The proposed megafight between Manny Pacquiao and Floyd Mayweather Jr. was thrown into jeopardy late Tuesday with a demand by Mayweather's camp that both fighters be subjected to Olympic-type drug testing in the weeks leading up to the bout.

Mayweather's manager said the fight would not go on if Pacquiao didn't agree to blood testing under standards followed by the United States Anti-Doping Agency.

"There is no fight without Olympic-style random drug testing," Leonard Ellerbe said.

Mayweather's camp claims it was told Pacquiao would not agree to have his blood tested within 30 days of the fight because of personal superstitions. But Pacquiao's trainer, Freddie Roach, said he could live with some testing, as long as it wasn't too close to the fight and wasn't overly intrusive.

"I will not let my fighter take a blood test the day before a fight," Roach said. "If they give me a five-day window or something like that I have no problem with it."

Roach said he hoped the issue wasn't brought up as a way to get Mayweather out of the fight.

"He's looking for a back door out," Roach said. "We're eager to fight."

Pacquiao's promoter, Bob Arum, told MaxBoxing.com last Tuesday that the demand was a psychological ploy from the Mayweather camp.

Mayweather's father, Floyd Sr., has said in the past that he suspected Pacquiao was using performance-enhancing drugs to move up and win titles in so many weight classes. Ellerbe did not make that claim, but said that for a fight of such magnitude fans deserve to be confident neither fighter is cheating.

"If it's good enough for LeBron James, Kobe Bryant, Michael Phelps and Lance Armstrong why isn't it good enough for Manny Pacquiao?" Ellerbe asked. "The fans and sports deserve a level playing field."

The fight, which promises to be the richest ever, had widely been expected to be formalized this week, with an official announcement Jan. 6. It was expected to be held at the MGM Grand Arena in Las Vegas, with the biggest live gate ever.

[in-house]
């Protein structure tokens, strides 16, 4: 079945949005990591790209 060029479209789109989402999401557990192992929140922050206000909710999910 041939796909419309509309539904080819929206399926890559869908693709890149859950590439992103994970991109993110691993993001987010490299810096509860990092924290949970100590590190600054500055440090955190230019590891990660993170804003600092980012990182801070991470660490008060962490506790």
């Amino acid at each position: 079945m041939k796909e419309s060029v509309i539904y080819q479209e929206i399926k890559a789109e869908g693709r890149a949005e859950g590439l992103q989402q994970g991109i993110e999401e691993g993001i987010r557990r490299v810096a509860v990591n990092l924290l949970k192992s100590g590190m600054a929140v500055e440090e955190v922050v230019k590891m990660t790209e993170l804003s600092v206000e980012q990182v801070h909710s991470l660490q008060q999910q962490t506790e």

Arum added that he didn't want blood drawn from Pacquiao between the last press conference and the the day of the fight, so as not to jeopardize the fighter's condition.

Richard Schaefer of Golden Boy Promotions, co-promoter of the event, said all other issues have been agreed upon.

"The good news is we have agreed on all the other points," Schaefer said. "Depending on what Manny Pacquiao decides to do, we either have a fight or we don't have a fight."

Schaefer said he is still hopeful of the fight happening, based on the fact Pacquiao himself has not publicly said he would not accept blood testing.

"I am still hopeful because I really believe this decision didn't come from Manny Pacquiao, it came from somebody else," Schaefer said. "It's up to Manny Pacquiao to prove me right or wrong."

Pacquiao has never failed a post-fight urine test in Nevada, including his last fight when he stopped Miguel Cotto. Mayweather also has passed urine tests in the state after his fights.

Fighters, though, are not routinely tested before bouts for performance-enhancing drugs, and there are no blood tests done for those drugs.

Travis Tygart, executive director of the USADA, said he had talked to representatives of both fighters about providing testing. Tygart said he welcomed the request as he would for any sport that does not have stringent Olympic-type testing.

"I think every sport that wants to have clean athletes it's a sign of a step forward to have out of competition testing," Tygart said. "It's an essential thing to do if you want to protect the integrity of the sport. Clean athletes want a level playing field."

Tygart noted Olympic athletes are tested often and without notice. He said less than a teaspoon of blood is removed out of an average of 380 teaspoons in the normal human and that it regenerates within an hour of being withdrawn.

Blood tests, he said, can find things urine tests can't, like the use of human growth hormone, synthetic hemoglobin or blood transfusions, all of which "certainly would aid in an endurance-type event."

Ellerbe said he couldn't imagine why Pacquiao wouldn't agree, especially considering both fighters would likely make more than $25 million US for the bout.

"Only Manny Pacquiao can answer that question," Ellerbe said. "The ball is in his court."

The rumoured date for the bout was March 13, although many boxing observers believed that could be subject to change as well.

With files from CBCSports.ca